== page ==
Eucast successfully created a telecommunications network using a drone. Sumihiro envisions turning trucks purchased at local dealerships into mobile units that could reach remote outdoor events, say the Rainbow Family gathering, or disaster areas, like the Glenwood Canyon after rock slides sliced fiber optic cable lines and stranded motorists in more ways than one.
"Eucast's solution is really promising because of the cost and its use of the CBRS spectrum, which is also free to operate compared to a cellular network that might get stood up temporarily in an emergency," said Tyler Svitak, executive director of the Colorado Smart Cities Alliance. "I see a lot of potential for emergency response, rural and mountain connectivity, and other markets that are underserved by traditional carriers because of a lack of density."
Bringing Cellular on Wheels into an insolated area might run around $4,000 a month or $48,000 a year, he said. Buying a single Eucast box would save $37,000 and provide a more permanent solution.
"Municipalities or special jurisdictions that have an interest in operating a private network now have an opportunity that was too expensive and hard to stand up" in the past, he said.
Earlier this year, Eucast Co. Ltd. established a separate Denver company, Eucast Global, with full rights to market and sell its technology in the Americas and Europe. The Denver company also has rights to the South Korean intellectual property and can manufacture Eucast equipment domestically, which it plans to do with help of Arrow Electronics, a metro-area Fortune 500 company that has access to components from around the globe.
Sumihiro is on the board, as is Medina, who is the chief strategy officer at Clovity, a San Francisco company that provides software solutions related to the Internet of Things, or the connecting of multiple devices and sensors into a unified network. Betsy Markey, a former Colorado congresswoman and past director of the Colorado Office of Economic Development, is also on the board and helping with government relations. The fourth board member is Jaehyeong Kim, CEO of Eucast Co.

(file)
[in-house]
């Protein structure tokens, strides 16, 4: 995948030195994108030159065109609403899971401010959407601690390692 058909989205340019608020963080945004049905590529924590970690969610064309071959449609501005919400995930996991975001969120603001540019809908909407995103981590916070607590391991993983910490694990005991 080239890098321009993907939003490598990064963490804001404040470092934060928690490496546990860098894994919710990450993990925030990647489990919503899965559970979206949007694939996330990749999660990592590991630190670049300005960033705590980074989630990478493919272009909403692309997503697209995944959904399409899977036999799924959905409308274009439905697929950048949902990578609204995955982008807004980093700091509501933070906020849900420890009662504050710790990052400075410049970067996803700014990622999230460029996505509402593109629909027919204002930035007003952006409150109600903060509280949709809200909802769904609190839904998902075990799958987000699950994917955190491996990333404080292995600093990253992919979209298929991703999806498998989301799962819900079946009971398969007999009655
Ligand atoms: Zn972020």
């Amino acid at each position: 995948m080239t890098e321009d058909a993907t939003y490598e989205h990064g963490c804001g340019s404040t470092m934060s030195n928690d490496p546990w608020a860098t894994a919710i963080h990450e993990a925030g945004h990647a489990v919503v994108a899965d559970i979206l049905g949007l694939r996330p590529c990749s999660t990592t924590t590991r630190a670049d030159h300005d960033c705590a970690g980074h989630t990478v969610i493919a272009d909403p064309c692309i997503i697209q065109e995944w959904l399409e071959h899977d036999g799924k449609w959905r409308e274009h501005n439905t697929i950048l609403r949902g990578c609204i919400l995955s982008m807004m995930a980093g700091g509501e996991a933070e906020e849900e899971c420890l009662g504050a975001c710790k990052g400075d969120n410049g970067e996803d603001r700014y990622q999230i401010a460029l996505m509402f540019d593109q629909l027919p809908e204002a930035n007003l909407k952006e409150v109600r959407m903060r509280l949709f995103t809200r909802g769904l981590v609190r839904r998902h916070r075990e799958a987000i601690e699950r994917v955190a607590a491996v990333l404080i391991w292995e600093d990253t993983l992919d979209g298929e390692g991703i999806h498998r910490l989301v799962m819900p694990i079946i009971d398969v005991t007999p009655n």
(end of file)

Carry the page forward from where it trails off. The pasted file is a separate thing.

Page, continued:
Eucast Global has the right to sell equipment made in South Korea in the Americas and Europe initially and eventually plans to start selling gear that it makes in Colorado. Even though South Korea is considered a close ally, U.S. ownership and manufacturing should eliminate national security concerns that have plagued the adoption and sale of Chinese telecommunications equipment.
Eucast Global also plans to do its own research and development to advance the technology, bringing American ingenuity into the equation. To that end, it has signed an agreement with the University of Denver, which is using students to test the equipment and come up with applications and strategies for how it can best be used.
"It is an opportunity to put technology like this in the hands of students to start testing it and learning about it and get involved in deploying it," said Jim Ducay, program director at Colorado Universities Innovation Council and an adjunct professor at the University of Denver.
His hope is that his students will bring original thinking to the task, allowing them to become some of the early hires at Eucast Global, which Medina said is looking to employ 50 people over the next two years.
One use DU students are studying is whether the Eucast equipment can fill in dead spots along the Interstate 70 mountain corridor that have created problems for the Colorado Department of Transportation and Colorado State Patrol. A particularly nasty stretch, given the terrain, runs from the Bakerville to Silver Pume exits.
"They demonstrated it for me and my team and the initial review looked positive. They would like to test it in an area that is on a highway," said Bob Fifer, deputy director of operations at CDOT. "If this is the technology we can use on a state level, we will explore it and see where it goes from there."
Fifer said CDOT radios have good coverage but gaps do exist. Although a network that is up and running could serve the public in theory, the state doesn't want drivers distracted trying to connect to a CDOT or Eucast network as they move at full speed down the highway.
Hee does envision using the network, if it proves itself, to keep state workers connected. And if the need arises, stranded motorists could also be told via signage how to access the network. That would allow them to request help on their phones or call friends or family about their status even in dead zones. Surfing the internet could also help pass the time while snow plows or other crews do their work.